By: NC Egg Association
The 2015 Dietary Guidelines Advisory Committee (DGAC) submitted its Advisory Report to the Secretaries of the U.S. Department of Health and Human Services (HHS) and the U.S. Department of Agriculture (USDA). The report provides a review of scientific evidence related to diet, nutrition and health that will inform the 2015 Dietary Guidelines for Americans, which will be released later this year. These guidelines are quite affective and have an impact on important matters such as what’s in your child’s school lunch, dietary advice given by almost all doctors and nutritionist in the country, and how companies can advertise their products.
The report, which is over 500 pages long, reviews everything from balancing calories with physical activity to specific dietary guidelines for pregnant women. However, there is one page that is catching everyones attention.
“The Committee has chosen to not bring forward its historical recommendation to limit cholesterol intake to 300 mg/day, having found no appreciable relationship between consumption of dietary cholesterol and serum cholesterol during its review of the relevant research. The Committee has determined that cholesterol is not a nutrient of concern for overconsumption.”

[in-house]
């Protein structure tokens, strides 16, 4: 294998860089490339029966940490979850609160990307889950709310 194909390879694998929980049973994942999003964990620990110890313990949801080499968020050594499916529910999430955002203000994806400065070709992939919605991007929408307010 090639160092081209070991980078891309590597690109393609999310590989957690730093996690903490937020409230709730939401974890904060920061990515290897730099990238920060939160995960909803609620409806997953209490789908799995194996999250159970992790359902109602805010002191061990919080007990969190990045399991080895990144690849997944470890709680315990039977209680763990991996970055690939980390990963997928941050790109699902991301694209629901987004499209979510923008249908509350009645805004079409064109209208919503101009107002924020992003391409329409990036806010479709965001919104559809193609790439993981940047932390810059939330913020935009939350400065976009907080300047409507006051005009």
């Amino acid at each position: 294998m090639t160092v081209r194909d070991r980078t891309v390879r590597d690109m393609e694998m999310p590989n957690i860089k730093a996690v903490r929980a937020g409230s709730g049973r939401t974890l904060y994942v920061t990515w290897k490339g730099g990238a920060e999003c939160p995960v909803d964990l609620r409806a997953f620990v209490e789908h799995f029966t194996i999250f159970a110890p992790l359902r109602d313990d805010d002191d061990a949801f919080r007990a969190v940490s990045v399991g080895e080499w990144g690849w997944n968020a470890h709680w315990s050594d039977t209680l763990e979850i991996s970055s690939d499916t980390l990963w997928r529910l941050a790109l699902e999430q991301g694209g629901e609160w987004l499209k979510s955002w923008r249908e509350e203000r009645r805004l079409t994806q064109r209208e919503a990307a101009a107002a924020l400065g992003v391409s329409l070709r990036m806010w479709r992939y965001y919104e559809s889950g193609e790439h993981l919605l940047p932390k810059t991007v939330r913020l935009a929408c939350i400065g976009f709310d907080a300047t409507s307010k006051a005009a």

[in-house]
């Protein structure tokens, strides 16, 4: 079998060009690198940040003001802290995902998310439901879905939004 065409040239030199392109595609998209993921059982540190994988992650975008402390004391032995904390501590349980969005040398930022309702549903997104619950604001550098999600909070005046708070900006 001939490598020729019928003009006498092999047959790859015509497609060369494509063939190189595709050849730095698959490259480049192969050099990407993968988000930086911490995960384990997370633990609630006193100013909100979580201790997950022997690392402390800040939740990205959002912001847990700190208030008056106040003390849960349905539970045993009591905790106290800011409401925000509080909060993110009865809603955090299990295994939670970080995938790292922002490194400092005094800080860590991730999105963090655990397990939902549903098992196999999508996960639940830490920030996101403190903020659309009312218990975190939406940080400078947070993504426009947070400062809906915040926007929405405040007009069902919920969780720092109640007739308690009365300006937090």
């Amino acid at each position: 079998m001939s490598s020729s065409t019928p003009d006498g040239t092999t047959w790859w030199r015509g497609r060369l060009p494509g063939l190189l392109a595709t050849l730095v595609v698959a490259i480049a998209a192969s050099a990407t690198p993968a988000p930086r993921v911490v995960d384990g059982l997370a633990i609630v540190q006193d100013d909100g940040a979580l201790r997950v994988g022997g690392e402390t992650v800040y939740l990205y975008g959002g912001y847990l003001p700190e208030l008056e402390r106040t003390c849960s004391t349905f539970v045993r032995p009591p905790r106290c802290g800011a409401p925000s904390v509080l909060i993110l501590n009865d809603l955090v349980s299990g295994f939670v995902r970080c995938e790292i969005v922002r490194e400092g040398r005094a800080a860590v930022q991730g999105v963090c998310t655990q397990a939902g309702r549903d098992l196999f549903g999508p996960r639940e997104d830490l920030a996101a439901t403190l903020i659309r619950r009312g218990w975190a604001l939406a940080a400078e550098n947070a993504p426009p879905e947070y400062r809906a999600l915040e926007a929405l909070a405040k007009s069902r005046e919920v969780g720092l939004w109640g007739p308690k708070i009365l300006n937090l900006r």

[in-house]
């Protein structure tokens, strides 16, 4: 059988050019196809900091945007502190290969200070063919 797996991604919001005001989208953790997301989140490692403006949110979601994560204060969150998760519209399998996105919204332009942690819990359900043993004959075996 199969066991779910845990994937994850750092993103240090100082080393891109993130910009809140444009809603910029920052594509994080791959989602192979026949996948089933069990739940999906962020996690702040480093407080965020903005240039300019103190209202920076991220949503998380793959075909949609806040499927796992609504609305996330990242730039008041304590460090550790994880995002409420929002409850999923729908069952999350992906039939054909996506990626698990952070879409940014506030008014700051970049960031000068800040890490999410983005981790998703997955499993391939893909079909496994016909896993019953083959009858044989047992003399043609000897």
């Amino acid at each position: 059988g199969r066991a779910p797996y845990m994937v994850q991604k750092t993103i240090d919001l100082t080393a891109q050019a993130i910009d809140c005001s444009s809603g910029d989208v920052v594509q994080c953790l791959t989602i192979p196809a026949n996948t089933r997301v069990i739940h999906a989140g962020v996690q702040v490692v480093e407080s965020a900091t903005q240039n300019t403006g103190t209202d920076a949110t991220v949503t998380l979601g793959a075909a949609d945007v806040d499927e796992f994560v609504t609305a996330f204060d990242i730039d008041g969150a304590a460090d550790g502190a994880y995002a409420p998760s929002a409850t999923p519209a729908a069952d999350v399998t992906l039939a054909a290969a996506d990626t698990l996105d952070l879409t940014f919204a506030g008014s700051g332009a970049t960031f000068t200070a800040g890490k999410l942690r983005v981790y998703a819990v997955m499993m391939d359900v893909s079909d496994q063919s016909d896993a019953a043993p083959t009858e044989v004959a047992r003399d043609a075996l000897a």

Cholesterol has played a big role in dietary restrictions and guidelines since the American Heart Association published information about it over 50 years ago. Since then, it’s been ingrained in our heads that consuming foods with high amounts of cholesterol is bad. With so many diets based around the principal of lowering cholesterol intake for heart health, this new guideline is going to come as a shock to many Americans. It also has the potential for typical red flag foods such as eggs, lobster and ground meat, to have a major come back in our kitchens.
Eggs are listed along with vegetables, fruits, whole grains, fish, and nuts as “nutrient-dense foods,” or “foods that are naturally rich in vitamins, minerals, and other substances that may have positive health effects, and are lean or low in solid fats and without added solid fats, sugars, starches, or sodium and that retain naturally-occurring components such as fiber.”
So raise your whisks and get cracking! Cheers to another reason to love the incredible edible egg!
Want to learn more?
Read these highlights in a recent blog post provided by The American Heart Association: